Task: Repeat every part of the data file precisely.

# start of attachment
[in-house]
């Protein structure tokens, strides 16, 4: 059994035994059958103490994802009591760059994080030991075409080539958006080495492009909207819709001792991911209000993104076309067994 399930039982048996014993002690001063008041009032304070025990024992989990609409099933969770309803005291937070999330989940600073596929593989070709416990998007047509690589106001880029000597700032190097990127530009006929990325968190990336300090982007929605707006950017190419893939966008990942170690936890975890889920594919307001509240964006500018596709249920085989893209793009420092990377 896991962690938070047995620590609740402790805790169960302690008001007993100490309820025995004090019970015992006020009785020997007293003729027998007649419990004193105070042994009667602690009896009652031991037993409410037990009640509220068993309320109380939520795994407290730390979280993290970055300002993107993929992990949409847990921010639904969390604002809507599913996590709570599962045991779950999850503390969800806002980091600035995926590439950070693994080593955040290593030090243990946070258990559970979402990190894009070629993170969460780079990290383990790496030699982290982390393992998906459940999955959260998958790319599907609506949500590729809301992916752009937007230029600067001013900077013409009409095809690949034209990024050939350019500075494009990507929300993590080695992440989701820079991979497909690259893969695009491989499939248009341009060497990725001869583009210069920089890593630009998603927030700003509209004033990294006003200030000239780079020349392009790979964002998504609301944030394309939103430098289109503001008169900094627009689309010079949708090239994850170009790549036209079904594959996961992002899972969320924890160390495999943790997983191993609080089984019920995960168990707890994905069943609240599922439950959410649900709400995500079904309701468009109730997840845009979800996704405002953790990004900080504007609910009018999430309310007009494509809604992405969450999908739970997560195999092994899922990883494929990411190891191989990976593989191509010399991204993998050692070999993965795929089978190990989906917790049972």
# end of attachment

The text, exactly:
[in-house]
């Protein structure tokens, strides 16, 4: 059994035994059958103490994802009591760059994080030991075409080539958006080495492009909207819709001792991911209000993104076309067994 399930039982048996014993002690001063008041009032304070025990024992989990609409099933969770309803005291937070999330989940600073596929593989070709416990998007047509690589106001880029000597700032190097990127530009006929990325968190990336300090982007929605707006950017190419893939966008990942170690936890975890889920594919307001509240964006500018596709249920085989893209793009420092990377 896991962690938070047995620590609740402790805790169960302690008001007993100490309820025995004090019970015992006020009785020997007293003729027998007649419990004193105070042994009667602690009896009652031991037993409410037990009640509220068993309320109380939520795994407290730390979280993290970055300002993107993929992990949409847990921010639904969390604002809507599913996590709570599962045991779950999850503390969800806002980091600035995926590439950070693994080593955040290593030090243990946070258990559970979402990190894009070629993170969460780079990290383990790496030699982290982390393992998906459940999955959260998958790319599907609506949500590729809301992916752009937007230029600067001013900077013409009409095809690949034209990024050939350019500075494009990507929300993590080695992440989701820079991979497909690259893969695009491989499939248009341009060497990725001869583009210069920089890593630009998603927030700003509209004033990294006003200030000239780079020349392009790979964002998504609301944030394309939103430098289109503001008169900094627009689309010079949708090239994850170009790549036209079904594959996961992002899972969320924890160390495999943790997983191993609080089984019920995960168990707890994905069943609240599922439950959410649900709400995500079904309701468009109730997840845009979800996704405002953790990004900080504007609910009018999430309310007009494509809604992405969450999908739970997560195999092994899922990883494929990411190891191989990976593989191509010399991204993998050692070999993965795929089978190990989906917790049972």